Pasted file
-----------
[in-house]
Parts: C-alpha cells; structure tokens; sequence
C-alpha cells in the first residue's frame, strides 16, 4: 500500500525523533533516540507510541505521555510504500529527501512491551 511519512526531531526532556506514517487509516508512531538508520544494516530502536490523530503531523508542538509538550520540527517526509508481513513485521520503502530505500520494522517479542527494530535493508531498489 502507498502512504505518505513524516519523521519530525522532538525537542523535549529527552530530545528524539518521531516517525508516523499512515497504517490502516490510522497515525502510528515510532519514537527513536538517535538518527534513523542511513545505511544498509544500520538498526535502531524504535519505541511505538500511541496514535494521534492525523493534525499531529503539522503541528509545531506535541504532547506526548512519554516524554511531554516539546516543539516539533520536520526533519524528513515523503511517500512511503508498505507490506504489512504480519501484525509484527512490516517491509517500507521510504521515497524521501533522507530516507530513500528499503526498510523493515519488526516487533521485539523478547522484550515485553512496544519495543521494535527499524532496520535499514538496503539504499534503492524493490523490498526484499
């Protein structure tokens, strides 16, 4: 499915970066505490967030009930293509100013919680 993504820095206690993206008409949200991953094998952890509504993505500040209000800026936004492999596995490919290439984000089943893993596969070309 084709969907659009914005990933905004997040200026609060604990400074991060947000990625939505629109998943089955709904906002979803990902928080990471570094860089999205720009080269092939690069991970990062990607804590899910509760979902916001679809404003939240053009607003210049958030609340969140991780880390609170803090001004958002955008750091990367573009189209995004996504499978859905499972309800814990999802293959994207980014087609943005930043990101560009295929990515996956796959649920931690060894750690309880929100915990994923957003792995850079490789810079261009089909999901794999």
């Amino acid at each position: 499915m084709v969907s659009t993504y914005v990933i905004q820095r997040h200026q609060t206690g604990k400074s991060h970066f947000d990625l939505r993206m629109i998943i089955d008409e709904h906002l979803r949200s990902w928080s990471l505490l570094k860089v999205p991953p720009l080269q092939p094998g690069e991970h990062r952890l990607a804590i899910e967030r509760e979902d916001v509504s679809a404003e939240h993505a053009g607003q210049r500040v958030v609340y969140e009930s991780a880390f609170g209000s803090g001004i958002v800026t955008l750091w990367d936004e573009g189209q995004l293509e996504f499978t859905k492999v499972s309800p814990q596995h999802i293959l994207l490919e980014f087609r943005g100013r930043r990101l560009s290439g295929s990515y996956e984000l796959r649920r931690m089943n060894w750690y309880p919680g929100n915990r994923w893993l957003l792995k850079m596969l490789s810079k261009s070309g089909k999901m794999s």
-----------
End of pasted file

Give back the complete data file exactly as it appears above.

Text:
[in-house]
Parts: C-alpha cells; structure tokens; sequence
C-alpha cells in the first residue's frame, strides 16, 4: 500500500525523533533516540507510541505521555510504500529527501512491551 511519512526531531526532556506514517487509516508512531538508520544494516530502536490523530503531523508542538509538550520540527517526509508481513513485521520503502530505500520494522517479542527494530535493508531498489 502507498502512504505518505513524516519523521519530525522532538525537542523535549529527552530530545528524539518521531516517525508516523499512515497504517490502516490510522497515525502510528515510532519514537527513536538517535538518527534513523542511513545505511544498509544500520538498526535502531524504535519505541511505538500511541496514535494521534492525523493534525499531529503539522503541528509545531506535541504532547506526548512519554516524554511531554516539546516543539516539533520536520526533519524528513515523503511517500512511503508498505507490506504489512504480519501484525509484527512490516517491509517500507521510504521515497524521501533522507530516507530513500528499503526498510523493515519488526516487533521485539523478547522484550515485553512496544519495543521494535527499524532496520535499514538496503539504499534503492524493490523490498526484499
């Protein structure tokens, strides 16, 4: 499915970066505490967030009930293509100013919680 993504820095206690993206008409949200991953094998952890509504993505500040209000800026936004492999596995490919290439984000089943893993596969070309 084709969907659009914005990933905004997040200026609060604990400074991060947000990625939505629109998943089955709904906002979803990902928080990471570094860089999205720009080269092939690069991970990062990607804590899910509760979902916001679809404003939240053009607003210049958030609340969140991780880390609170803090001004958002955008750091990367573009189209995004996504499978859905499972309800814990999802293959994207980014087609943005930043990101560009295929990515996956796959649920931690060894750690309880929100915990994923957003792995850079490789810079261009089909999901794999």
């Amino acid at each position: 499915m084709v969907s659009t993504y914005v990933i905004q820095r997040h200026q609060t206690g604990k400074s991060h970066f947000d990625l939505r993206m629109i998943i089955d008409e709904h906002l979803r949200s990902w928080s990471l505490l570094k860089v999205p991953p720009l080269q092939p094998g690069e991970h990062r952890l990607a804590i899910e967030r509760e979902d916001v509504s679809a404003e939240h993505a053009g607003q210049r500040v958030v609340y969140e009930s991780a880390f609170g209000s803090g001004i958002v800026t955008l750091w990367d936004e573009g189209q995004l293509e996504f499978t859905k492999v499972s309800p814990q596995h999802i293959l994207l490919e980014f087609r943005g100013r930043r990101l560009s290439g295929s990515y996956e984000l796959r649920r931690m089943n060894w750690y309880p919680g929100n915990r994923w893993l957003l792995k850079m596969l490789s810079k261009s070309g089909k999901m794999s």